Duane syndrome is a rather rare ocular motility disorder (1%-5% of patients with strabismus) with abnormal muscle innervations and impaired horizontal eye movements (co-contraction of medial and lateral rectus muscles), globe retraction, palpebral fissure narrowing, and esotropia or exotropia in primary position. This syndrome has been reported in association with several others. Most cases are sporadic. Females are the main victims, and left eye involvement is predominant (1).
Coats' disease is a condition with retinal vascular dilatation (retinal telangiectasia) most often associated with retinal detachment and retinal capillary nonperfusion. This disease is best diagnosed by angiography. Serum and blood components can leak from these abnormal vessels and accumulate under the retina. This condition is not hereditary and usually affects just one eye. Most patients are male (85%) (2).
It is believed that the process which ultimately results in Duane retraction syndrome occurs during the 4th to 10th week of embryogenesis (1). That is why accompanying congenital malformations are 10 to 20 times more prevalent than the general population; malformations of the skeletal, auricular, ocular, and neural systems are the most common associated abnormalities (3). The syndrome has some associations with different disorders and genetic abnormalities, for instance Goldenhar or Wildervanck syndrome and chromosomal anomalies such as 12q12 deletion (4).
Some retinal abnormalities have been seen in cases with Duane retraction syndrome, for instance optic nerve hypoplasia, morning glory disc anomaly, and retinitis pigmentosa (5, 6, 7). As mentioned before, the syndrome is sporadic in most cases but can also show autosomal dominant inheritance.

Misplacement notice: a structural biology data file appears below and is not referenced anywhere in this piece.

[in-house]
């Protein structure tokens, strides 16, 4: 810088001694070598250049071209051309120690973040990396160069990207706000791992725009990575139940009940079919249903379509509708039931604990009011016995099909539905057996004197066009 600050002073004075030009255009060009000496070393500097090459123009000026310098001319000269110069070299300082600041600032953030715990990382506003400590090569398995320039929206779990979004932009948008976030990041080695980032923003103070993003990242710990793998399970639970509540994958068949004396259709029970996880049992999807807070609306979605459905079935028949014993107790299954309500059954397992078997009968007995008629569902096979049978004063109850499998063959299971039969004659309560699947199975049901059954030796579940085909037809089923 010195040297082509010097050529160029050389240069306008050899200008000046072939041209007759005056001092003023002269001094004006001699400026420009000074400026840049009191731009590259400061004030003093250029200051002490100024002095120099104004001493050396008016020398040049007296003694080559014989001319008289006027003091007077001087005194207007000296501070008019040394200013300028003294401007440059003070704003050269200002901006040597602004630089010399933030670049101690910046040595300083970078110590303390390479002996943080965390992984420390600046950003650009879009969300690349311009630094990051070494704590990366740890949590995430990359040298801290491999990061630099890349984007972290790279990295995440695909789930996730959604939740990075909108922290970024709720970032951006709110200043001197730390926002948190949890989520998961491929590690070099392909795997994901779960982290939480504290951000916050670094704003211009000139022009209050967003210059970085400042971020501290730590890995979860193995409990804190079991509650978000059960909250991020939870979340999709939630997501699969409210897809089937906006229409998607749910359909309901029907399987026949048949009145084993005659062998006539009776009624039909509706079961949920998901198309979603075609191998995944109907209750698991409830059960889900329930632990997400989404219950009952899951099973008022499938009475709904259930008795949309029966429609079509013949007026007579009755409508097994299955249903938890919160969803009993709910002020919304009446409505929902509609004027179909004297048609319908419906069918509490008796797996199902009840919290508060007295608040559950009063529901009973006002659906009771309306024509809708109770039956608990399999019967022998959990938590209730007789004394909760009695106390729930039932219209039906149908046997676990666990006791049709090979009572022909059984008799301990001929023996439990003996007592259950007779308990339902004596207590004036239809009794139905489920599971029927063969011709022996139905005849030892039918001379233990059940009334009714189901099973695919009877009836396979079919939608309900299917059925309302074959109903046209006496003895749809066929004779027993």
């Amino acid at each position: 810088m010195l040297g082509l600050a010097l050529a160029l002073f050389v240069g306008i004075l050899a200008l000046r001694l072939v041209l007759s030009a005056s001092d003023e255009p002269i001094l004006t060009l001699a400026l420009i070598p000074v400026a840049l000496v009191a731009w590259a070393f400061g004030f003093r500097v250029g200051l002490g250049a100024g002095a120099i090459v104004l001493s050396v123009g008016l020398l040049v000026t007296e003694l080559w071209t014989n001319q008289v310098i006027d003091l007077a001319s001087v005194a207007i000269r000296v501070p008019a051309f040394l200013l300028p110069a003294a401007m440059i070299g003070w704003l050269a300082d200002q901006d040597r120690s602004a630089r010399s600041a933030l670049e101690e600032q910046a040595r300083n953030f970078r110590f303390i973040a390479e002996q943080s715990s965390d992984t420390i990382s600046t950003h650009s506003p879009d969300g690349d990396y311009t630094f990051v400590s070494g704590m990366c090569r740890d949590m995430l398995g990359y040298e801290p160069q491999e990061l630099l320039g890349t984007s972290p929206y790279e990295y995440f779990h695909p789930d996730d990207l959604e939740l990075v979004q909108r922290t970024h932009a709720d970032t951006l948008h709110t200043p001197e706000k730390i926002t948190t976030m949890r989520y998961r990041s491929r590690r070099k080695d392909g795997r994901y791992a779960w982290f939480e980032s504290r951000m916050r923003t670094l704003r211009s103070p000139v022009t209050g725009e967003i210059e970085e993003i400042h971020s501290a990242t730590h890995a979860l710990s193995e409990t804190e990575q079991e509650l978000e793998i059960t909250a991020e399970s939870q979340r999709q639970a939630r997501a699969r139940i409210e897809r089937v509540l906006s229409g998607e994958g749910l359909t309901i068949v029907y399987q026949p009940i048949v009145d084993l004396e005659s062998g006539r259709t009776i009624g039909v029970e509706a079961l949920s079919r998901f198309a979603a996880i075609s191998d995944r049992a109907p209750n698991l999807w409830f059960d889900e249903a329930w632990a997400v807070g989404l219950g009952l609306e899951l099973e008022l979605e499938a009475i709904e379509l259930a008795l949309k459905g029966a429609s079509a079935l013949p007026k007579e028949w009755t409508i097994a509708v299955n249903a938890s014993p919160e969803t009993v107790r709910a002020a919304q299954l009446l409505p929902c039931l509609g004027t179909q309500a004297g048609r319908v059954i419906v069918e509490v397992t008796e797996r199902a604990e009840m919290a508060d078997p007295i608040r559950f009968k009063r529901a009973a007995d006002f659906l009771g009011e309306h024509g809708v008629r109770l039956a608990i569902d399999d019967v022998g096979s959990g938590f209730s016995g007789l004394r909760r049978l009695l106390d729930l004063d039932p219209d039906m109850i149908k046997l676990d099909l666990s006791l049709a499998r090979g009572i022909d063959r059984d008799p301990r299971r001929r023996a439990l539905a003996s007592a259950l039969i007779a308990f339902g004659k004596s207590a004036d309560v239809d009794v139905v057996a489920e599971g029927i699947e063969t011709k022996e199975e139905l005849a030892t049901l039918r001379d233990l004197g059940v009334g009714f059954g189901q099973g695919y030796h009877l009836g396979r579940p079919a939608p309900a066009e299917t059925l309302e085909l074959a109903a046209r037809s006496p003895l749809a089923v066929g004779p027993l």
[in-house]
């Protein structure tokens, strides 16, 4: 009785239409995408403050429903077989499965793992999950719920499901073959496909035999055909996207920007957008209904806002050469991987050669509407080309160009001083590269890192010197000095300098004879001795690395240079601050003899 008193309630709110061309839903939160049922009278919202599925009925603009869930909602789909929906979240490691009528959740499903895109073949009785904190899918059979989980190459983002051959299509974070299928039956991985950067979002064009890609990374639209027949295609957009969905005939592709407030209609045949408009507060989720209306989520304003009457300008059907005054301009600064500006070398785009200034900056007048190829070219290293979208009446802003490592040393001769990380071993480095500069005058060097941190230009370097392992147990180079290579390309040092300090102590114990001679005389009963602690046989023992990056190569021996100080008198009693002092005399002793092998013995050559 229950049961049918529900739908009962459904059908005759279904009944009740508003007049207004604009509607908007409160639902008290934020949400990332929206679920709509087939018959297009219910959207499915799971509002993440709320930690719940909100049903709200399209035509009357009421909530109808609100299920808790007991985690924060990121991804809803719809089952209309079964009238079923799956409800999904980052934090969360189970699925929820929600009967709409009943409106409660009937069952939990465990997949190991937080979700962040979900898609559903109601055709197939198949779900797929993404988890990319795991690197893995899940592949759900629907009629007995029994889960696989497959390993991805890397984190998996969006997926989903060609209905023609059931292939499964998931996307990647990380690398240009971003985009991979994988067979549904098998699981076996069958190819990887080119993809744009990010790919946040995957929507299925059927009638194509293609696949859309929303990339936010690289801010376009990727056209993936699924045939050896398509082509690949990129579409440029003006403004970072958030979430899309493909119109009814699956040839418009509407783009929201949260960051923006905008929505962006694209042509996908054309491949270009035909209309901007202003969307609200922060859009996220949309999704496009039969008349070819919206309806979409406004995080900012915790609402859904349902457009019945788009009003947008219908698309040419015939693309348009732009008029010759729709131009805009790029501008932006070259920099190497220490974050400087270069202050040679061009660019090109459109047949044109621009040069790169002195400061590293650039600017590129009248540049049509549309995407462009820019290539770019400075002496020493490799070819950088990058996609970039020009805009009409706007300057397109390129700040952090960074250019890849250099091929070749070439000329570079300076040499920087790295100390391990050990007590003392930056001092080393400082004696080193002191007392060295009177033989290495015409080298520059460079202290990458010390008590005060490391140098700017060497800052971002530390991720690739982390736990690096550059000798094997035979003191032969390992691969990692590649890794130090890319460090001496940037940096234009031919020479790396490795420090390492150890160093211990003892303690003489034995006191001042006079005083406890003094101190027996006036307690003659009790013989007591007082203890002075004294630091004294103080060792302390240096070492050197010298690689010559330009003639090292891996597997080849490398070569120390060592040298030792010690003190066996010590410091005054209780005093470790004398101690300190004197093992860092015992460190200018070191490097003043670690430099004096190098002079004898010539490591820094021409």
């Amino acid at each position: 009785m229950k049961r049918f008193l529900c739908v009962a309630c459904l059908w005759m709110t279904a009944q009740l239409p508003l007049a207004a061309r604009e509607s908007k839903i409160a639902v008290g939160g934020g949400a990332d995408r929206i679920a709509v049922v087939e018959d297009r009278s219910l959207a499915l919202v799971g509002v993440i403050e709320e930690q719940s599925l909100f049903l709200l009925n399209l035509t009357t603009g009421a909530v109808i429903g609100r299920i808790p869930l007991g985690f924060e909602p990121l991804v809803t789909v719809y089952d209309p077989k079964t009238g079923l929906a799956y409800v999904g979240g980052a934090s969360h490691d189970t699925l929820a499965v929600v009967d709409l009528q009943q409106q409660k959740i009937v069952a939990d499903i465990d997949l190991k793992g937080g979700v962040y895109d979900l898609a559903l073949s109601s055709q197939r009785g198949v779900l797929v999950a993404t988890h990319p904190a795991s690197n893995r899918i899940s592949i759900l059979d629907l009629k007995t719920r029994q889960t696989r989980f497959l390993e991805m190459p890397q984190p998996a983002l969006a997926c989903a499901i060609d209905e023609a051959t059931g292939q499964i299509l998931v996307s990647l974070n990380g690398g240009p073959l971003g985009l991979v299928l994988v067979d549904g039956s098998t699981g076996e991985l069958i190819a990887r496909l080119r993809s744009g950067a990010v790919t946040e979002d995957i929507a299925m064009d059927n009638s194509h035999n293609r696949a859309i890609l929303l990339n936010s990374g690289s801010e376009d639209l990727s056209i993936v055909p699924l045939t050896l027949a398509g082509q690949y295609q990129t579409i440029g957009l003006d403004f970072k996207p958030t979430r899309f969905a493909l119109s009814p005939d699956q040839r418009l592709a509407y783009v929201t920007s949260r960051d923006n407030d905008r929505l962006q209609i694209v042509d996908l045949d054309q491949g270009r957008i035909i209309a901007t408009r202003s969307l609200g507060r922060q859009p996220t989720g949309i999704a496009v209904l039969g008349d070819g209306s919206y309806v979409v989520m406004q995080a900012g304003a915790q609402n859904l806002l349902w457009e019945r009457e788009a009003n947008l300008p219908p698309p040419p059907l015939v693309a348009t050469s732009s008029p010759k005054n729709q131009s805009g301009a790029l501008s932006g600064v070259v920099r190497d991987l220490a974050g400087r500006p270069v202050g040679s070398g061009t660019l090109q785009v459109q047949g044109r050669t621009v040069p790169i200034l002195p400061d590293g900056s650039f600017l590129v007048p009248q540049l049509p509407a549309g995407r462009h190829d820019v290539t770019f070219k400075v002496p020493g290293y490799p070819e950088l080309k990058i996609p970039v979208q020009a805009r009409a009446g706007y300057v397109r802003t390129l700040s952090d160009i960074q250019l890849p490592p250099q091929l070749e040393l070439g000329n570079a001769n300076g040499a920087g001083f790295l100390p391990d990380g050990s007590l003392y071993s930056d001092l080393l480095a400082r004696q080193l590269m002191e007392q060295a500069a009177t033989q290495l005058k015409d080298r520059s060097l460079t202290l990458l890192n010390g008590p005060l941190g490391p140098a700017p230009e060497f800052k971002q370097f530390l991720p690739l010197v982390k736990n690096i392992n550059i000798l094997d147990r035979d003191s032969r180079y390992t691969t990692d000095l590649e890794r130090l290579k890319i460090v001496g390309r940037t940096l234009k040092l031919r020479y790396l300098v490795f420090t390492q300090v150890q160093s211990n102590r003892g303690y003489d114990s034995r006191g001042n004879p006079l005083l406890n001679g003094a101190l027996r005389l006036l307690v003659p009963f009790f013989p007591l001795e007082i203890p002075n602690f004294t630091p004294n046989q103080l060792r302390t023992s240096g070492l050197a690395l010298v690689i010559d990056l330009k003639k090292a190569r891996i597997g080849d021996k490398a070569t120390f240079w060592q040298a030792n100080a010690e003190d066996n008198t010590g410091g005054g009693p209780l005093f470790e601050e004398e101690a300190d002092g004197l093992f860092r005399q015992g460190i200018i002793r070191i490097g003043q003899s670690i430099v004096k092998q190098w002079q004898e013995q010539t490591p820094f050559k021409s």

The following associations have been reported in autosomal dominant cases of the syndrome: mutations in the CHN1 gene or abnormalities in sex chromosomes (8, 9). Coats' disease is an acquired, isolated disorder which is most frequently seen in young males.
This disorder presents with peripheral retinal telangiectasia accompanied with massive macular exudation (10).
Differential diagnoses of coats' syndrome are retinoblastoma, persistent hyperplastic primary vitreous and retinal dysplasia (2).
The reported patient was a 12-year-old male who referred to Hospital of Mashhad University of Medical Sciences with the chief complaint of right eye deviation. The problem had been noticed from early childhood. No history of previous ocular surgery was found. The family history was negative for strabismus.
The corrected visual acuity was 20/20 in the right eye and 20/400 in the left eye. The left eye visual acuity was told to be this low since early childhood. The alternate prism and cover test with accommodative target revealed a 25 Prism Diopter (PD) exotropia in the primary position.
The ocular movement was limited in abduction and adduction along with the narrowing of palpebral fissure and retraction of the globe in attempted adduction of right eye (Figure 1).
The slit lamp biomicroscopic evaluation was within normal limits in the anterior segment. Intraocular pressure was 15 mmHg in both eyes.
Retinal examination was within normal limits in the right eye, but the left eye retina showed lipid deposition within posterior pole and macular region.
Vessels in the temporal region of the left eye retina showed typical vascular telangiectasia, which is characteristic of Coats' disease (figure 2).
The patient was diagnosed with Duane retraction syndrome in the right eye and the Coats' disease in the left eye.
Discussion and Conclusion
After literature (Pub Med, Med line) using “Duane retraction syndrome” and “Coats' disease”, as keywords we did not find any associations between these two entities. The negative family history of our patient makes the possibility of genetic disorders very unlikely.
As far as the literature review showed, our case is the first patient with concomitant occurrence of Duane syndrome and Coats' disease in different eyes. Same patient: an original case report of interest to Strabismus and retina entity. Written informed consent was obtained from the patient's legal guardians for publication of this case report and any accompanying images. A copy of the written consent is available for review by the Editor-in-Chief of this journal. Authors declare that they have no competing interest.